Monday, October 22, 2012

No. 591 – The Sacred and Profane

Performer: Smashing Pumpkins
Songwriter: Billy Corgan
Original Release: Machina/The Machines of God
Year: 2000
Definitive Version: None

And now back to live blogging.

Yes, dear reader—or even readers—I haven’t written a blog entry in more than two weeks, but through the almighty power of the Internet, I was able to keep the blog rolling, albeit with the odd editing mistake here and there (since rectified), due to preposting.

What happened? Well, Laurie and I went to Italy for a two-week vacation, which, of course, was incredible. Upon return, I realized that it would take weeks, if not months, to properly sort out and process everything that we saw and did.

One way that the trip will affect things is with respect to this blog. Obviously, I’m almost halfway through the list, and every song the rest of the way is one that was chosen before the departure. Most of the time in Italy, I listened to new music that I picked out specifically so I’d have something new to listen to.

Fortunately, I worked on the song list on the almost interminable flight home from London, and I realized that I could use a few of those songs that didn’t have a particularly compelling story to mention the Italy trip, because that’s how I probably will associate those songs.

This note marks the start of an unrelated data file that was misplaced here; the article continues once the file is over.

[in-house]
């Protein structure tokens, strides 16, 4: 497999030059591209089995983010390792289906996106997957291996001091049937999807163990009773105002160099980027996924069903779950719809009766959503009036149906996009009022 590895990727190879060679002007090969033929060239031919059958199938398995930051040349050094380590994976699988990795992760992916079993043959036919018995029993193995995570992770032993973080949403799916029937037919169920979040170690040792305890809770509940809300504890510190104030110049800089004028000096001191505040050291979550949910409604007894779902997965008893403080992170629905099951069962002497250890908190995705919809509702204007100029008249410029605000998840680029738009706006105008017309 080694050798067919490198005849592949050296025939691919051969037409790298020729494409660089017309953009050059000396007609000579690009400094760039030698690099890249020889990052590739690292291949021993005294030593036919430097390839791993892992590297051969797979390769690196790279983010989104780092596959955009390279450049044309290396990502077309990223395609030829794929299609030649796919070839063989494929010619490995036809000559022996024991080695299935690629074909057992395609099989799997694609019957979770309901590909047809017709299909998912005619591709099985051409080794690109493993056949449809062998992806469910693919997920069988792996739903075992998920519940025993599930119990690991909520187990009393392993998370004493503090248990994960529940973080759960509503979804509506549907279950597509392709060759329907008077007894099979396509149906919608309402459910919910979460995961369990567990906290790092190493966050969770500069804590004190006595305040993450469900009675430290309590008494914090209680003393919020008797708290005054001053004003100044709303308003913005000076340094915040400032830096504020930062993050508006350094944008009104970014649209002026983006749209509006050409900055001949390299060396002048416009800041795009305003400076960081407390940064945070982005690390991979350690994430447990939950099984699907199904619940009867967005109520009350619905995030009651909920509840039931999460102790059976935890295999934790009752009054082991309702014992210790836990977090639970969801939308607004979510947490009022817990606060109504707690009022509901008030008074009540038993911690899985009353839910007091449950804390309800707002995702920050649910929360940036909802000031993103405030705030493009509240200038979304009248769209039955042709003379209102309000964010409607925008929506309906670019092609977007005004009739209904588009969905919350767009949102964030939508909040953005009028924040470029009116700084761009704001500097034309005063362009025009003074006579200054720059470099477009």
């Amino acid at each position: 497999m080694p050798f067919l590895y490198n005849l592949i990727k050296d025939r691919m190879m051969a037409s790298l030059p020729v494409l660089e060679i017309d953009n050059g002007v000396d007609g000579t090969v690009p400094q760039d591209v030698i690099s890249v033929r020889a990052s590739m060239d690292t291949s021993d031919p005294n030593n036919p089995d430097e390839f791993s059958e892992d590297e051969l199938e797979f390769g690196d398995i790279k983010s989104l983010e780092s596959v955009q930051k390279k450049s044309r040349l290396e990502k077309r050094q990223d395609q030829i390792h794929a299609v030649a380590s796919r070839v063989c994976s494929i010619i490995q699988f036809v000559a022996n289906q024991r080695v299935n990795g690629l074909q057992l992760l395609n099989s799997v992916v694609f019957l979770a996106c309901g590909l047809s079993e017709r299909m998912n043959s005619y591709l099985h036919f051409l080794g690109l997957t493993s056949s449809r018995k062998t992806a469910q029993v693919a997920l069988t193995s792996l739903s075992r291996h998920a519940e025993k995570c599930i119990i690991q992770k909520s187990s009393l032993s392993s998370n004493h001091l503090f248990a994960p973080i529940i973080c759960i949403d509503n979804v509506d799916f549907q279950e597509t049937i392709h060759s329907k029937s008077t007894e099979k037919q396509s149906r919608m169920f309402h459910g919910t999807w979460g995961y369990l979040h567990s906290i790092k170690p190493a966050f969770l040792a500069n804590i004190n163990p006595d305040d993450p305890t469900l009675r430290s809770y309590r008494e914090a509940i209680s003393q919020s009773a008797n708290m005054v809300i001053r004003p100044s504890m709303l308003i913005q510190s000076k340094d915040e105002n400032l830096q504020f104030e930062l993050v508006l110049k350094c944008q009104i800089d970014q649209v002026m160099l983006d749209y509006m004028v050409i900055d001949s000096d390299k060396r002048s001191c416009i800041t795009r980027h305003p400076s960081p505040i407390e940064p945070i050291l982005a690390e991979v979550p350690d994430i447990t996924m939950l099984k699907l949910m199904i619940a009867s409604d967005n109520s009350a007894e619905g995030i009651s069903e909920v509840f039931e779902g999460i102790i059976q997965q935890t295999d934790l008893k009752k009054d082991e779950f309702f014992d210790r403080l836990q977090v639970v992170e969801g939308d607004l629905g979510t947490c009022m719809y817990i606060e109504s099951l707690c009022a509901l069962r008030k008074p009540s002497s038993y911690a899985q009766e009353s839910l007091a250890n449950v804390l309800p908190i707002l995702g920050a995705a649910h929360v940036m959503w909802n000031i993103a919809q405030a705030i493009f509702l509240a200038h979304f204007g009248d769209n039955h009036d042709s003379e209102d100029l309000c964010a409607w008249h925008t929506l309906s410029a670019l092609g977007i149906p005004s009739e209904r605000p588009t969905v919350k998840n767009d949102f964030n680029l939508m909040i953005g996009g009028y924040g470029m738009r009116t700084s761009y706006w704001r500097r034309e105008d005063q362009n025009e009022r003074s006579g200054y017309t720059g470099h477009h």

Take this song, for example. I worked on the blog entry for this song during that flight, which led me to conclude that whenever I fly more than 5 hours in a single shot, I’m never, EVER flying economy again. The savings in money isn’t worth the constriction in seating space—and subsequent inability to get anything done.

I’m not an airplane sleeper, so I have to have something to do to escape the boredom, and the cramped quarters at the back end of the 747 we took from Heathrow to O’Hare made it all but impossible to work on my computer, as is my preference.

Well, that’s enough of that. I’ve reached an age (and, fortunately, an economic standing) where upgrading despite a lack of accumulated miles is an option. And I’ve determined that my comfort level is now worth more to me than the savings of a thousand or so dollars.

Anyway, I had a full entry for this song ready to roll, but I pulled it this morning when I realized that in the future, when I hear this song, I won’t think about an event that took place when this song came out in 2000, but the flight home from Italy—the airline food, the mix of bodies around us, the turbulence from flying into a 30-mph headwind.

The entry I wrote on the plane can apply to a later song, so it wasn’t a fruitless effort. And as far as the actual vacation goes, there’s a lot more to come. I’ll just leave you with this one quick thought: If you ever have the chance to go to Italy, do it. I promise, you won’t be disappointed.


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